Blog: Brexit brings yet more uncertainty to immigration law

StuartMcWilliams002Stuart McWilliams of Morton Fraser, writes about the effect Brexit will have on EU nationals already residing in the UK. 

In the lead-up to the EU referendum immigration featured as a key issue, but despite calls to “take back control” of the UK borders there is only speculation about how immigration will operate once the UK withdraws from the EU.

Recent figures suggest there are 2.1 million EU nationals working in the UK at present, so on a practical level it is difficult to foresee a situation where these individuals will be required en masse to leave the UK, and for many employers this would be a nightmare scenario.

In the days following the Brexit vote I received several enquiries from EU nationals with long-term residency rights keen to avoid uncertainty by becoming British nationals, but for others it is important the preferred option is outlined at an early stage.

While the UK negotiates with the EU, either before or after formally triggering the Article 50 procedure to leave, the law will remain as it currently stands. EU nationals and their family members will be able to continue to come to the UK for work, self-employment, to study or to live as a self sufficient person. However, the position once the UK leaves the EU will depend on the exit arrangements negotiated between the UK and the EU.

During the campaign to leave the EU it was suggested any changes would not impact on people already living in the UK so it is possible the UK Immigration Rules might be amended to grant visas to such individuals.

However, it is not clear whether or not this protection would extend only to EU citizens in the UK on the date of the referendum, to EU nationals living in the UK on the date the Article 50 exit procedure is triggered or to all EU nationals in the UK when it leaves the EU.

This results in a great deal of uncertainty for individuals and businesses who are unsure about whether key staff will be able to remain in the UK or the potential timescale for their departure.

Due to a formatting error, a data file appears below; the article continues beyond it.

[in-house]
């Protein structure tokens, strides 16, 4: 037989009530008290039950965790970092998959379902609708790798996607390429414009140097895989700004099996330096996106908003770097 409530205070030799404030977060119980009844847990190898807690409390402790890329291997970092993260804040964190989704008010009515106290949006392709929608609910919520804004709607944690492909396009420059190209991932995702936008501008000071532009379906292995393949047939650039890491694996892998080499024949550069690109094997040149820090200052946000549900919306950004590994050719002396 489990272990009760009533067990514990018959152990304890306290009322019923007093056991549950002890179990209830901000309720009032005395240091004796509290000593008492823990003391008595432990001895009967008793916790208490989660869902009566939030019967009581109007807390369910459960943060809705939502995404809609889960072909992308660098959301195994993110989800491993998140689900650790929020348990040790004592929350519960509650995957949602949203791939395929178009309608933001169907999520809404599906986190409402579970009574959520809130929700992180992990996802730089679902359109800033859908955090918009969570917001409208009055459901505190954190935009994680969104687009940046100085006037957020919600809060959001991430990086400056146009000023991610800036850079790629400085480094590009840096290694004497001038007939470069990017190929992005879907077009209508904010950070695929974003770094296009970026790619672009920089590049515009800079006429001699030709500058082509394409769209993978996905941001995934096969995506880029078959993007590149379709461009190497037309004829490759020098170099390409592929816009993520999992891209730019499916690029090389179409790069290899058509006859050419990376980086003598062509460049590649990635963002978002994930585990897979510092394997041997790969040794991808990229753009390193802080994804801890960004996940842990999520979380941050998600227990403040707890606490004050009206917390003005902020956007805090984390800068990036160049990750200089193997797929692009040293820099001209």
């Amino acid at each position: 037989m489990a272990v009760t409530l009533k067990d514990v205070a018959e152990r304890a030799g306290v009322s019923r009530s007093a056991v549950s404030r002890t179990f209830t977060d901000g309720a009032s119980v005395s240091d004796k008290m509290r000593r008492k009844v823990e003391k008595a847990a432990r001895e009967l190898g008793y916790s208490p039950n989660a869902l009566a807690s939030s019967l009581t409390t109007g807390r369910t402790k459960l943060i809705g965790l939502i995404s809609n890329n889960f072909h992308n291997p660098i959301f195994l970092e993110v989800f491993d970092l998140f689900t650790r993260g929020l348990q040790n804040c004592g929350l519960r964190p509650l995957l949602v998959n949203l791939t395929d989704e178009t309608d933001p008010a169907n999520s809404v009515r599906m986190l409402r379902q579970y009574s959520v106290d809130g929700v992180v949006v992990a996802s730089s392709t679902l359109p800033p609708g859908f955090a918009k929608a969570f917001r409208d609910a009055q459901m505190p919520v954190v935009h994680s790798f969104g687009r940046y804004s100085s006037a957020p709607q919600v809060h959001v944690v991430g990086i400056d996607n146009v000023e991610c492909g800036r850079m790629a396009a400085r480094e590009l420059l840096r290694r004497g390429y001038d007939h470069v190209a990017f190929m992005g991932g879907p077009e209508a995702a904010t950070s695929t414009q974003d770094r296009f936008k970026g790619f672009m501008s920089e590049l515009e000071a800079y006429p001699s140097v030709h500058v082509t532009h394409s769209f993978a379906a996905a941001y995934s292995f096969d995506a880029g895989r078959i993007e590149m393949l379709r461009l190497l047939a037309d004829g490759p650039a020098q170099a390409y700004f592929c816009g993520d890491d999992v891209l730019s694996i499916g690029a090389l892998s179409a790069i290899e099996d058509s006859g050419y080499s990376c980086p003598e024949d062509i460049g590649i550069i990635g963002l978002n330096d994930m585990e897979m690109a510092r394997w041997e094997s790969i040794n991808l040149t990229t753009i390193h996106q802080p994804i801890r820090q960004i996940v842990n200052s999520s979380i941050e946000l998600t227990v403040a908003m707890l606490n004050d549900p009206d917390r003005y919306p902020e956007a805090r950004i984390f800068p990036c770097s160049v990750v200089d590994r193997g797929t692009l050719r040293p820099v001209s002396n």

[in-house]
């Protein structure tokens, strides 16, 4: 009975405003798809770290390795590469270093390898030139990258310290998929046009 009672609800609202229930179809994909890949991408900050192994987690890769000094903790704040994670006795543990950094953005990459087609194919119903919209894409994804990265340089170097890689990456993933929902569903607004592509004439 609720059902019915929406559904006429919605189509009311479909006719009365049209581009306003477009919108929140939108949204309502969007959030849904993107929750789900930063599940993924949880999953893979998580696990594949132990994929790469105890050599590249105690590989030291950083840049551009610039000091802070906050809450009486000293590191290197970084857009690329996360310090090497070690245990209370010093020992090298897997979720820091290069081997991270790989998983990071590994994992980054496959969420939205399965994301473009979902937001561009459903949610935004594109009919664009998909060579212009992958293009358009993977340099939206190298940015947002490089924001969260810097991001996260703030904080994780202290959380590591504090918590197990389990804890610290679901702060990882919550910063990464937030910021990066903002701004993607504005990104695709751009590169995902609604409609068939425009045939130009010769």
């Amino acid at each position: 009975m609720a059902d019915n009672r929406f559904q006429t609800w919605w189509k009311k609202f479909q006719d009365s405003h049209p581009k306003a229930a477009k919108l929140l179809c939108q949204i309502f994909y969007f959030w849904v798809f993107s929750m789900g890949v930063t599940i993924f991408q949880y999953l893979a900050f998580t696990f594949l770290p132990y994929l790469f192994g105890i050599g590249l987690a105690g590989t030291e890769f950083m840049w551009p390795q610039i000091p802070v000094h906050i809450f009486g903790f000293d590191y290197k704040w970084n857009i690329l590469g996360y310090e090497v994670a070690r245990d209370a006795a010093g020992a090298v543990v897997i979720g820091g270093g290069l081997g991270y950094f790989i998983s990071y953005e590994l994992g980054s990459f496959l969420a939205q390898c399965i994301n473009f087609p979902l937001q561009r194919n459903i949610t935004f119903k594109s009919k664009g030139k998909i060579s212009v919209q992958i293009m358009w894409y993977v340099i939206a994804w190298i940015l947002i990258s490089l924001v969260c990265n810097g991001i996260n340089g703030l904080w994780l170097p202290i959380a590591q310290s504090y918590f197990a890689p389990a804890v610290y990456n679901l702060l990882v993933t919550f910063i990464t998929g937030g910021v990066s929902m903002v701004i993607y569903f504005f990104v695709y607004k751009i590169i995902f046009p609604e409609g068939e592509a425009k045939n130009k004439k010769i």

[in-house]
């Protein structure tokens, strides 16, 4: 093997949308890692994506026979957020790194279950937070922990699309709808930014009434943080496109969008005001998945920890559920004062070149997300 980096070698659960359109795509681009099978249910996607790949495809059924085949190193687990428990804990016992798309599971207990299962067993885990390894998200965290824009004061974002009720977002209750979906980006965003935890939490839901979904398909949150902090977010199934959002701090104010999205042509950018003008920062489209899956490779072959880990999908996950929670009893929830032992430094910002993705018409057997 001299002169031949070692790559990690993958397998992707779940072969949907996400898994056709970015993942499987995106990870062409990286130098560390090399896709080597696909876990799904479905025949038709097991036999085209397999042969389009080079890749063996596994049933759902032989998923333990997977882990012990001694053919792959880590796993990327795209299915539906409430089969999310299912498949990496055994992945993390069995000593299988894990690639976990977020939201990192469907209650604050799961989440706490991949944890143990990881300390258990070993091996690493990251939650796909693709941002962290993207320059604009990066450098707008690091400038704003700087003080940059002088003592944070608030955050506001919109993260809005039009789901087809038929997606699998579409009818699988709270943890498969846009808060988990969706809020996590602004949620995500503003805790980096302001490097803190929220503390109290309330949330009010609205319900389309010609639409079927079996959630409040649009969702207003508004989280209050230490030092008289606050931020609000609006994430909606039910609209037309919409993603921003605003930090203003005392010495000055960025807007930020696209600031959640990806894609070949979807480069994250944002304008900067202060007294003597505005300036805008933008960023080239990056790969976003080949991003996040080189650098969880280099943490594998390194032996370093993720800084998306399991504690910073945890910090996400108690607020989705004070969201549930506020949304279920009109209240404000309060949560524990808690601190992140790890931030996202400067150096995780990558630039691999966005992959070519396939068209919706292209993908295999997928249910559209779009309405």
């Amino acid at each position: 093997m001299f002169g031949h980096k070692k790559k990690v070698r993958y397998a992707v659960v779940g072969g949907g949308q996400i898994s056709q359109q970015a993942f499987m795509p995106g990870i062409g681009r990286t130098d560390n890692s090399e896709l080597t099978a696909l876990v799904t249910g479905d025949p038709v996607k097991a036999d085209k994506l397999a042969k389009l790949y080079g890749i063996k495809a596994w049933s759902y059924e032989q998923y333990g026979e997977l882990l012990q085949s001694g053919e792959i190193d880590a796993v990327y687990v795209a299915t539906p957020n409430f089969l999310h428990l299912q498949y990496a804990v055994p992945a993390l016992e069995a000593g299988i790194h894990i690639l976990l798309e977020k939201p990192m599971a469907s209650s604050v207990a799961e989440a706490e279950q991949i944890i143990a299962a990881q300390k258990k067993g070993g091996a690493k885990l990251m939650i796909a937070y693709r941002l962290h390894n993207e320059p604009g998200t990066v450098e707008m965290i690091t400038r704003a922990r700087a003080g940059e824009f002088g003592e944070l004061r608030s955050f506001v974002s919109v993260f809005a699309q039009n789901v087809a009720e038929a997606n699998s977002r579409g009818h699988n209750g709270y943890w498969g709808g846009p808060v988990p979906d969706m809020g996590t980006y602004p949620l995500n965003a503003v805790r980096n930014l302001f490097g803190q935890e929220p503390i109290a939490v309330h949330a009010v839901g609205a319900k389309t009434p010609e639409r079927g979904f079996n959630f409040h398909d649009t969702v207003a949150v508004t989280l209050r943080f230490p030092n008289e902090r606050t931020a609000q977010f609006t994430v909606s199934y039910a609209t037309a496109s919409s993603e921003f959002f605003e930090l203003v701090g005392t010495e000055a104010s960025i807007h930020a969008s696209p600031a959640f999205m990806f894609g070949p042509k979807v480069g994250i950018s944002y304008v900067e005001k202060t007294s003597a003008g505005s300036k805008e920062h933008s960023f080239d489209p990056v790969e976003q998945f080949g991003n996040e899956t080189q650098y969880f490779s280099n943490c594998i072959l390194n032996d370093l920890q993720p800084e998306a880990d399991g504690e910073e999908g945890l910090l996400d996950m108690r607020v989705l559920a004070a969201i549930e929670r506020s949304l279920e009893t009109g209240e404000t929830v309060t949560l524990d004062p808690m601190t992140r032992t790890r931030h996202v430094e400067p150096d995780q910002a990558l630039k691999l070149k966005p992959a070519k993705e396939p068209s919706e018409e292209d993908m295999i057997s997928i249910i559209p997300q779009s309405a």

One option that has been suggested is for the UK to become a member of the European Economic Area (EEA), a position already adopted by Iceland, Liechtenstein, Norway and Switzerland, to retain access to the single market but this is likely to come at a cost.

Each of these countries has agreed, as a pre-condition of their membership of the single market, to respect free movement of EU nationals and it would seem likely the UK would be required to make a similar commitment.

If this were to be the case the practical impact on immigration would be minimal as EU nationals would continue to be able to move to the UK on the same basis as they currently do.

This might be the best option for EU nationals and for businesses reliant on EU workers but is unlikely to be seen as acceptable by many of those who voted for the UK to leave the EU.

Boris Johnson has suggested the UK could retain access to the single market but without joining the EEA. Instead, he has suggested the UK could introduce a points-based immigration system. The UK already has a points-based system for individuals from outside the EU, although in recent years many of the categories have been closed or reformatted so they no longer resemble the Australian model where an applicant’s qualifications and age are assessed on a sliding scale. This could be possible within the current immigration framework but substantial amendments would be required.

The UK also has a sponsored worker scheme, known as Tier 2 visas, and this could be used by employers to fill skill gaps. However, there is a cap of 20,700 new visas per year and this is already stretched by immigration from outside the EU, so it would be necessary to make the unpopular decision of relaxing immigration laws if this system was to be relied upon.

It is difficult to foresee the changes to immigration law that might follow the Brexit vote, and unfortunately this is only likely to lead to uncertainty for businesses and individuals.

Long-term residents can safeguard their position by applying for British passports but, for those that are not eligible, it is important a coherent immigration position is set out sooner rather than later.




  • Stuart McWilliams is a senior associate in the Immigration Team at law firm Morton Fraser.

This article first appeared in today’s Herald.

Tags: Brexit

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